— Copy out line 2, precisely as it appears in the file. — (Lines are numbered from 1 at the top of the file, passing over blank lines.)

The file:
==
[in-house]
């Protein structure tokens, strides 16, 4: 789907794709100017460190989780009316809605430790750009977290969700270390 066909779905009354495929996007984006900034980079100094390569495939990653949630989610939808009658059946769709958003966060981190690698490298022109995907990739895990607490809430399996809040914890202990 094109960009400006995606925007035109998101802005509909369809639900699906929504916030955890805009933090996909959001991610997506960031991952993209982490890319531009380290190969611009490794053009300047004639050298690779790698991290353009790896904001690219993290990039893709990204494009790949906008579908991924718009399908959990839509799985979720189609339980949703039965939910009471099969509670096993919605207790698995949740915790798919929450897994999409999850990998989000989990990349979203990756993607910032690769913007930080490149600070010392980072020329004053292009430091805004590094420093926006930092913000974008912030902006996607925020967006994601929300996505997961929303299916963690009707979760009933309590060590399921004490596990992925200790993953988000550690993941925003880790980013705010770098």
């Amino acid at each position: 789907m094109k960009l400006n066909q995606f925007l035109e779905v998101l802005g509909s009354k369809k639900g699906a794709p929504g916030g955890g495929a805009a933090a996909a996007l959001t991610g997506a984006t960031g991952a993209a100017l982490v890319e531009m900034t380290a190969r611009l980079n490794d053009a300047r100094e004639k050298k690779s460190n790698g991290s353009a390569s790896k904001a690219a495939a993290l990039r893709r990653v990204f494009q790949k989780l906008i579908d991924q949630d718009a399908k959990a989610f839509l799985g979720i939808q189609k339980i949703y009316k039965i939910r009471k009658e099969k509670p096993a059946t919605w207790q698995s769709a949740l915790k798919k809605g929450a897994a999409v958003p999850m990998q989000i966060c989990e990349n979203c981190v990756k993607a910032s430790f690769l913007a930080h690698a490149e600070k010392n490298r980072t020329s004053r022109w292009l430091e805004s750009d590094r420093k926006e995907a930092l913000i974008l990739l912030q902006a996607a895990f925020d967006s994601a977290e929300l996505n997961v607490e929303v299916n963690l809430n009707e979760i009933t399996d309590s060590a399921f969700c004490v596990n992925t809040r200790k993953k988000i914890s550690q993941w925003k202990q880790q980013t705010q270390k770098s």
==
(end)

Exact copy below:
């Protein structure tokens, strides 16, 4: 789907794709100017460190989780009316809605430790750009977290969700270390 066909779905009354495929996007984006900034980079100094390569495939990653949630989610939808009658059946769709958003966060981190690698490298022109995907990739895990607490809430399996809040914890202990 094109960009400006995606925007035109998101802005509909369809639900699906929504916030955890805009933090996909959001991610997506960031991952993209982490890319531009380290190969611009490794053009300047004639050298690779790698991290353009790896904001690219993290990039893709990204494009790949906008579908991924718009399908959990839509799985979720189609339980949703039965939910009471099969509670096993919605207790698995949740915790798919929450897994999409999850990998989000989990990349979203990756993607910032690769913007930080490149600070010392980072020329004053292009430091805004590094420093926006930092913000974008912030902006996607925020967006994601929300996505997961929303299916963690009707979760009933309590060590399921004490596990992925200790993953988000550690993941925003880790980013705010770098």